Researchers develop truly random numbers to enhance Cybersecurity

New method to generate truly random numbers will enhance data encryption

A team of computer scientists along with an Indian-origin student from the University of Texas at Austin has created a new highly advanced algorithm to generate a set of completely random numbers that will increase the security of encrypted data by several folds.

According to the scientists, the new method consumes very less computational resources and takes a lot lesser time in producing truly random numbers when compared to all other existing methods. Computer analysts believe that the new algorithm will make it even more tougher for hackers to break in as it will enhance the security of almost everything from banking, online transactions to military purposes, etc.

David Zuckerman, computer science professor revealed that he came across this problem nearly two decades ago and he is happy to solve the problem by designing a much efficient algorithm to enhance the security.

Zuckerman explained that the new methods takes two simple random numbers as inputs and then converts them into one sequence of truly random numbers.

He further added that weak random numbers like temperature readings and stock prices become predictable over time, however, truly random numbers have no sequences and they remain random with respect to time like a coin toss.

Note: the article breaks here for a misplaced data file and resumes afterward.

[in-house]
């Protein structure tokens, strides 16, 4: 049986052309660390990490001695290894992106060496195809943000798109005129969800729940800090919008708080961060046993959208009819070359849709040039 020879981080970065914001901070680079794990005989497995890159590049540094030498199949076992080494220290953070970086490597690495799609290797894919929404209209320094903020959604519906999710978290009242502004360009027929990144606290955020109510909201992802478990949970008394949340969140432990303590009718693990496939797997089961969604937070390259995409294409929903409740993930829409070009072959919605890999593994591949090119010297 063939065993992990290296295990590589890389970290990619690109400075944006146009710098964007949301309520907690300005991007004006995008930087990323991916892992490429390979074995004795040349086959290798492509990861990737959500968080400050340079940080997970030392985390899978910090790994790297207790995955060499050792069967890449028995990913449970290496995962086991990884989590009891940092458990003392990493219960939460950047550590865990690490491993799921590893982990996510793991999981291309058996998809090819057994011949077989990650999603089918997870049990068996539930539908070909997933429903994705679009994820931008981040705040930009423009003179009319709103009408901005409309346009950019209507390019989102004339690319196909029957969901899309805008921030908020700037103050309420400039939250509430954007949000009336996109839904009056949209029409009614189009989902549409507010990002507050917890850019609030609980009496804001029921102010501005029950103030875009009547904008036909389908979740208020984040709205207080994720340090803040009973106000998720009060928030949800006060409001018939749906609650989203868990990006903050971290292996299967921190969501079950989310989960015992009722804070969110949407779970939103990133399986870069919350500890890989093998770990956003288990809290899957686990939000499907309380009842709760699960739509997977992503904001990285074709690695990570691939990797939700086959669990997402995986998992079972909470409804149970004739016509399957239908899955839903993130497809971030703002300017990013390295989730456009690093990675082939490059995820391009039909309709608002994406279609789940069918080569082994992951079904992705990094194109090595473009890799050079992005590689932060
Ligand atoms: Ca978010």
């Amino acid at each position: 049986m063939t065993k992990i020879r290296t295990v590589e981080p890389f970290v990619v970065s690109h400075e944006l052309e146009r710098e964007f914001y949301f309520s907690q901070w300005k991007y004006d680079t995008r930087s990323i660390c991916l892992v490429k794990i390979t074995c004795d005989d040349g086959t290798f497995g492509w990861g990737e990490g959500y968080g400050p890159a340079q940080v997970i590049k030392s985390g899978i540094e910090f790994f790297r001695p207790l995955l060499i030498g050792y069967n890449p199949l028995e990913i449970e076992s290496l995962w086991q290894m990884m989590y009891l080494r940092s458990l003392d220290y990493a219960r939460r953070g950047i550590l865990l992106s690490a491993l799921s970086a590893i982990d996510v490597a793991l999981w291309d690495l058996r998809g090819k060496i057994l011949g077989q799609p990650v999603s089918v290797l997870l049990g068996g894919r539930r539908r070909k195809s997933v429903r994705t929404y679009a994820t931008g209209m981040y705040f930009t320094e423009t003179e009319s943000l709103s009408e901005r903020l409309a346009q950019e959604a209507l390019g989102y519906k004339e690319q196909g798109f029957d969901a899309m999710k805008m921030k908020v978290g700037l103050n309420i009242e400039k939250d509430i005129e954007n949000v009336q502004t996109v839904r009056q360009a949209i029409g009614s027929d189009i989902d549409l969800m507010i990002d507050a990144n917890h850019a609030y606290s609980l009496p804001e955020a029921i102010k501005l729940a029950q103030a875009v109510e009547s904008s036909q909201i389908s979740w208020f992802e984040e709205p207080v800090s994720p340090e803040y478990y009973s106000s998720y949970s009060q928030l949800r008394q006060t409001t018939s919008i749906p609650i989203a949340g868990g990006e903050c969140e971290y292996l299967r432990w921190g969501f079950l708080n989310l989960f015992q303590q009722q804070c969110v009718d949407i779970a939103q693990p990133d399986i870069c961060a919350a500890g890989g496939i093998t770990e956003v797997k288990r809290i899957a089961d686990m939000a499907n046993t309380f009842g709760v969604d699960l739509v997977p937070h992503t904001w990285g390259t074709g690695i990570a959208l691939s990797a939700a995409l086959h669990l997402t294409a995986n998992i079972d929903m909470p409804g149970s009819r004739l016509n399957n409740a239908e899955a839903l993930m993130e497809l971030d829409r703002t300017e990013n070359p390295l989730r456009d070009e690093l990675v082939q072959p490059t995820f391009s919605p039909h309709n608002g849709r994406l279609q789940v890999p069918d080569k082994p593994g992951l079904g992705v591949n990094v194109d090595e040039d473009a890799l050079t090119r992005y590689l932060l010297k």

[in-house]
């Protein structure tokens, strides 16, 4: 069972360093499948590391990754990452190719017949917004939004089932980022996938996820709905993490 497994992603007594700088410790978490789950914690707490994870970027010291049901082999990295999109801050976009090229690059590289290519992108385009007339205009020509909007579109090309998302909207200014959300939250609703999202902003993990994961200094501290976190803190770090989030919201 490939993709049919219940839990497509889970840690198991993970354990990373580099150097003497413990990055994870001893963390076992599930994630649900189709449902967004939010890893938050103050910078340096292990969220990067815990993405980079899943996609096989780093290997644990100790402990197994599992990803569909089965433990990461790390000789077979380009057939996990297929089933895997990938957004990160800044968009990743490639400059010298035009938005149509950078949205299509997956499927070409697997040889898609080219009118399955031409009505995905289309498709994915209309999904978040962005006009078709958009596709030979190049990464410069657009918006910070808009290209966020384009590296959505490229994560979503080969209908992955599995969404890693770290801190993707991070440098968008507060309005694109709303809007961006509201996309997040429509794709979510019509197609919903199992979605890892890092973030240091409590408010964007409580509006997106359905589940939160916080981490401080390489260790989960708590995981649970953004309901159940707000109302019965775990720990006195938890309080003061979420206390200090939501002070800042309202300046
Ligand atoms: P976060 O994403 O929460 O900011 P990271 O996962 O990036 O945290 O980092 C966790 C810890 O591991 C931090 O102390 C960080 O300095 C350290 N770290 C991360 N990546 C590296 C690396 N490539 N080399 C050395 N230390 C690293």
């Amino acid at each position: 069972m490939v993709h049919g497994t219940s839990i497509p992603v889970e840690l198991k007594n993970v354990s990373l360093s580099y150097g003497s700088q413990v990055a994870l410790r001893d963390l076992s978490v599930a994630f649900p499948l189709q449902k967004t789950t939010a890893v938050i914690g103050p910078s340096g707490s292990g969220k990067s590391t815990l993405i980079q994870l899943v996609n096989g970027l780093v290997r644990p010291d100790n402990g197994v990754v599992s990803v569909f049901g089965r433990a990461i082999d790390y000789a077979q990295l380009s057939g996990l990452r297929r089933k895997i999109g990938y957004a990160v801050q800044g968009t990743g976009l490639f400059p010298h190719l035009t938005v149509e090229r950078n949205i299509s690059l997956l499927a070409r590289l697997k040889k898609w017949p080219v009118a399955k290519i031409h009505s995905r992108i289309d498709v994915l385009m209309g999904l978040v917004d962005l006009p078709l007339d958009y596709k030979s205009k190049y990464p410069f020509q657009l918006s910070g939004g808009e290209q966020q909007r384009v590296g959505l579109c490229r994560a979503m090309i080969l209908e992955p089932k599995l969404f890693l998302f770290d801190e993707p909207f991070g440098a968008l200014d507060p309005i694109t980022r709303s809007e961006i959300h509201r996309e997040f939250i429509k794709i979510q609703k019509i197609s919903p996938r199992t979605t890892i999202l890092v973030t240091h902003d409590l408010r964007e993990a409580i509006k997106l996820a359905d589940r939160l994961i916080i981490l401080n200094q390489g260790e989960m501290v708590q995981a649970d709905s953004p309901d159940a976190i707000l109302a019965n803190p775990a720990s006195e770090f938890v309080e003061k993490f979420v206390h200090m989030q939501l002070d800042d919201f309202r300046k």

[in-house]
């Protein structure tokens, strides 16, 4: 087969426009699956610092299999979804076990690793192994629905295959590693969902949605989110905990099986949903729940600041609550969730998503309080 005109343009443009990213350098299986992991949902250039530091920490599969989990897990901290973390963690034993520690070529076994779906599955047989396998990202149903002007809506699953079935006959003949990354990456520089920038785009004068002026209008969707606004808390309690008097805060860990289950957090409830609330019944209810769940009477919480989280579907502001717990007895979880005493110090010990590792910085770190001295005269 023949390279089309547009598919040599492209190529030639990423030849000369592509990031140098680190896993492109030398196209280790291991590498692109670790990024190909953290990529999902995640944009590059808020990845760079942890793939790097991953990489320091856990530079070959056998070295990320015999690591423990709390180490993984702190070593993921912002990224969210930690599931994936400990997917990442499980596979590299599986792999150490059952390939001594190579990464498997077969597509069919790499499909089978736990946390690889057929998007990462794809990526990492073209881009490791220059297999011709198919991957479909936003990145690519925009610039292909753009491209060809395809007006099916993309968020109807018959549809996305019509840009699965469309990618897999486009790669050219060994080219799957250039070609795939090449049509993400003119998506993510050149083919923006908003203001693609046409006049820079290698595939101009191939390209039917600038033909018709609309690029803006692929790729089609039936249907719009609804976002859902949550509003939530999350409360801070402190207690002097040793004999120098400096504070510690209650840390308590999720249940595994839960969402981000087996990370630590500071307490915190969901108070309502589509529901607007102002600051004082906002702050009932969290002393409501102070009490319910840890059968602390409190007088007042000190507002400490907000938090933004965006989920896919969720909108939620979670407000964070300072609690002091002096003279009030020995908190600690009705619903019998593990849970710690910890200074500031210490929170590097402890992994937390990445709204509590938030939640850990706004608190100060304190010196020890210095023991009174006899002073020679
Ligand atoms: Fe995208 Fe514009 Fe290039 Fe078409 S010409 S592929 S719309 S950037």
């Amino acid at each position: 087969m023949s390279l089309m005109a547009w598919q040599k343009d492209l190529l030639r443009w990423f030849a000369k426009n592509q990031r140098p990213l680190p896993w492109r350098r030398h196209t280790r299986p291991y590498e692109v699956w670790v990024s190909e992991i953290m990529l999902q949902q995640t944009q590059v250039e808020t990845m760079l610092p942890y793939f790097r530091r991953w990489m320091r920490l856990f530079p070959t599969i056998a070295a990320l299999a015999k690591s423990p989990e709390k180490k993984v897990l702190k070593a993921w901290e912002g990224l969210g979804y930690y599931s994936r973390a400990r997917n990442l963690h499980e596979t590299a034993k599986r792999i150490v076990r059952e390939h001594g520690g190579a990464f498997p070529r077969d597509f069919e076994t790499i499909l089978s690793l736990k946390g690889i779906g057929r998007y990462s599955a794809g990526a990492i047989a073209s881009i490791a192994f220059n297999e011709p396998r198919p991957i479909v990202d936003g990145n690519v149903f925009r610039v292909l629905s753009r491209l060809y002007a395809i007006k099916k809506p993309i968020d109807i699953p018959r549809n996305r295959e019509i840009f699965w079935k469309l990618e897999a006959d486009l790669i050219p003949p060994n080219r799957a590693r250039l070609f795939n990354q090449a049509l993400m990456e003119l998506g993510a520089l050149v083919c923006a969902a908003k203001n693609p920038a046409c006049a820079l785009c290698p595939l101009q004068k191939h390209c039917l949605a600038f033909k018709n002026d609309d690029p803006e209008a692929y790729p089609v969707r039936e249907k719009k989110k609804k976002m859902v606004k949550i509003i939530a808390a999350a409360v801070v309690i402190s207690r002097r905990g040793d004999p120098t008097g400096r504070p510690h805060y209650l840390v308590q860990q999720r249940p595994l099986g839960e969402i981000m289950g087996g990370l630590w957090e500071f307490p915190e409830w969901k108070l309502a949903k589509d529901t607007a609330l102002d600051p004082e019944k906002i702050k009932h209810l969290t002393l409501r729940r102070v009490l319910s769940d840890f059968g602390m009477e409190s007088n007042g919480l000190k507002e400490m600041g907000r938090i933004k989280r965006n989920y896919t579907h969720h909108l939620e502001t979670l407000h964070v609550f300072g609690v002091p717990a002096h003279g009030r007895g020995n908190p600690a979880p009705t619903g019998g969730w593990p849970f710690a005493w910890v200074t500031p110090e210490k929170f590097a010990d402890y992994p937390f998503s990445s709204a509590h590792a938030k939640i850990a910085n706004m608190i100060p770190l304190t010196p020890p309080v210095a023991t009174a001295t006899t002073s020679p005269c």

“When I heard about it, I couldn’t sleep,” said Yael Kalai, senior researcher working in cryptography at Microsoft Research New England. “I was so excited. I couldn’t believe it. I ran to the ( online ) archive to look at the paper. It’s really a masterpiece,” he added.

The new method will be used in data encryption. It will generate completely random keys making it hard for hackers to crack the sequence and obtain the keys for decrypting the data. Implementing true randomness in the keys has been the limiting factor in the encryption, but this can now the removed, believe researchers.

The new method will be presented at the annual Symposium on Theory of Computing (STOC) in Cambridge, Massachusetts, in June.

About the author

Kanishk Singh

Kanishk Singh, co-founder, and editor-in-chief at The TeCake, has forayed in the Science and Space for over five years, he enjoys his stint as an editor of several local magazines. He has written several editorials and high-level documentations.

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